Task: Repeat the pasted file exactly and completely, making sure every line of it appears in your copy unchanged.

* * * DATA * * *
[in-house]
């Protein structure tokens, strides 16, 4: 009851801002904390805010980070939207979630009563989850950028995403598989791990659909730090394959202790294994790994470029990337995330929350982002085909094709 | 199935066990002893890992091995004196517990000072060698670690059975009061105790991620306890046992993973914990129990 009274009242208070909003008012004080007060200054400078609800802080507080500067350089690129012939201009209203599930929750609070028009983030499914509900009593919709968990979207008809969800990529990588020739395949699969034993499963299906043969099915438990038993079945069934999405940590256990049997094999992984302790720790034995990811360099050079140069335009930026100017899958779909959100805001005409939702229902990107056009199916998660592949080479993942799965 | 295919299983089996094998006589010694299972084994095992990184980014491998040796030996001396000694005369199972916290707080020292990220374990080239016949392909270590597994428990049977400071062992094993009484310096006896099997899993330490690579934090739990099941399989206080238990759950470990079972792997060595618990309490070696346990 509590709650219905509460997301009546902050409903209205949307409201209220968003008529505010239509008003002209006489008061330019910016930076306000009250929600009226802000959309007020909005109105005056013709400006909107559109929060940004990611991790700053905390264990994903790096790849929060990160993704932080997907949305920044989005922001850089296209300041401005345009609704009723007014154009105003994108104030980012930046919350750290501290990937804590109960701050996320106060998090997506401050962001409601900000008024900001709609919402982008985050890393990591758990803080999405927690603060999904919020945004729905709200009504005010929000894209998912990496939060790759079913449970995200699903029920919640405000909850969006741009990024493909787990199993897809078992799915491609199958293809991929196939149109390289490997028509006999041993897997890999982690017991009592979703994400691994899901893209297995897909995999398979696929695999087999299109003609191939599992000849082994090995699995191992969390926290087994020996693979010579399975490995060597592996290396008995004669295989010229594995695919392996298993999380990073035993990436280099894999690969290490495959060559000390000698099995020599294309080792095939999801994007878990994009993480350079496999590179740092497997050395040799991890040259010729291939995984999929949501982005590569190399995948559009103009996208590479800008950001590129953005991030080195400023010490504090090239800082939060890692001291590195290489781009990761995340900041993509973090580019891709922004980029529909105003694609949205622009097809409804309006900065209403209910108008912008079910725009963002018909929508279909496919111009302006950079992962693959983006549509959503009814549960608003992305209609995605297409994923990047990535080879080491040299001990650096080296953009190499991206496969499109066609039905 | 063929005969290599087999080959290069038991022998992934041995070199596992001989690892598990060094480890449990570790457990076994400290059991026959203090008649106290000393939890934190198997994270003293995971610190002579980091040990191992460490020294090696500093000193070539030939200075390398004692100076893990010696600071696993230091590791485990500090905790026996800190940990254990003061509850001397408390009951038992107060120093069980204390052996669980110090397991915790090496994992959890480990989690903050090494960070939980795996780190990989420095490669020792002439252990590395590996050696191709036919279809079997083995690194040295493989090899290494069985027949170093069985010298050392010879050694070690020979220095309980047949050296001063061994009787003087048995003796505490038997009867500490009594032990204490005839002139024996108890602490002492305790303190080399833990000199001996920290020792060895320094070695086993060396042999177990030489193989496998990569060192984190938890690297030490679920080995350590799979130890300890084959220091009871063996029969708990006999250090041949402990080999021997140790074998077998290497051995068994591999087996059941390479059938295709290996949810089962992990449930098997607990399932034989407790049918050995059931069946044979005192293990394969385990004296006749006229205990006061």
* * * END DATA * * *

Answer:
[in-house]
């Protein structure tokens, strides 16, 4: 009851801002904390805010980070939207979630009563989850950028995403598989791990659909730090394959202790294994790994470029990337995330929350982002085909094709 | 199935066990002893890992091995004196517990000072060698670690059975009061105790991620306890046992993973914990129990 009274009242208070909003008012004080007060200054400078609800802080507080500067350089690129012939201009209203599930929750609070028009983030499914509900009593919709968990979207008809969800990529990588020739395949699969034993499963299906043969099915438990038993079945069934999405940590256990049997094999992984302790720790034995990811360099050079140069335009930026100017899958779909959100805001005409939702229902990107056009199916998660592949080479993942799965 | 295919299983089996094998006589010694299972084994095992990184980014491998040796030996001396000694005369199972916290707080020292990220374990080239016949392909270590597994428990049977400071062992094993009484310096006896099997899993330490690579934090739990099941399989206080238990759950470990079972792997060595618990309490070696346990 509590709650219905509460997301009546902050409903209205949307409201209220968003008529505010239509008003002209006489008061330019910016930076306000009250929600009226802000959309007020909005109105005056013709400006909107559109929060940004990611991790700053905390264990994903790096790849929060990160993704932080997907949305920044989005922001850089296209300041401005345009609704009723007014154009105003994108104030980012930046919350750290501290990937804590109960701050996320106060998090997506401050962001409601900000008024900001709609919402982008985050890393990591758990803080999405927690603060999904919020945004729905709200009504005010929000894209998912990496939060790759079913449970995200699903029920919640405000909850969006741009990024493909787990199993897809078992799915491609199958293809991929196939149109390289490997028509006999041993897997890999982690017991009592979703994400691994899901893209297995897909995999398979696929695999087999299109003609191939599992000849082994090995699995191992969390926290087994020996693979010579399975490995060597592996290396008995004669295989010229594995695919392996298993999380990073035993990436280099894999690969290490495959060559000390000698099995020599294309080792095939999801994007878990994009993480350079496999590179740092497997050395040799991890040259010729291939995984999929949501982005590569190399995948559009103009996208590479800008950001590129953005991030080195400023010490504090090239800082939060890692001291590195290489781009990761995340900041993509973090580019891709922004980029529909105003694609949205622009097809409804309006900065209403209910108008912008079910725009963002018909929508279909496919111009302006950079992962693959983006549509959503009814549960608003992305209609995605297409994923990047990535080879080491040299001990650096080296953009190499991206496969499109066609039905 | 063929005969290599087999080959290069038991022998992934041995070199596992001989690892598990060094480890449990570790457990076994400290059991026959203090008649106290000393939890934190198997994270003293995971610190002579980091040990191992460490020294090696500093000193070539030939200075390398004692100076893990010696600071696993230091590791485990500090905790026996800190940990254990003061509850001397408390009951038992107060120093069980204390052996669980110090397991915790090496994992959890480990989690903050090494960070939980795996780190990989420095490669020792002439252990590395590996050696191709036919279809079997083995690194040295493989090899290494069985027949170093069985010298050392010879050694070690020979220095309980047949050296001063061994009787003087048995003796505490038997009867500490009594032990204490005839002139024996108890602490002492305790303190080399833990000199001996920290020792060895320094070695086993060396042999177990030489193989496998990569060192984190938890690297030490679920080995350590799979130890300890084959220091009871063996029969708990006999250090041949402990080999021997140790074998077998290497051995068994591999087996059941390479059938295709290996949810089962992990449930098997607990399932034989407790049918050995059931069946044979005192293990394969385990004296006749006229205990006061």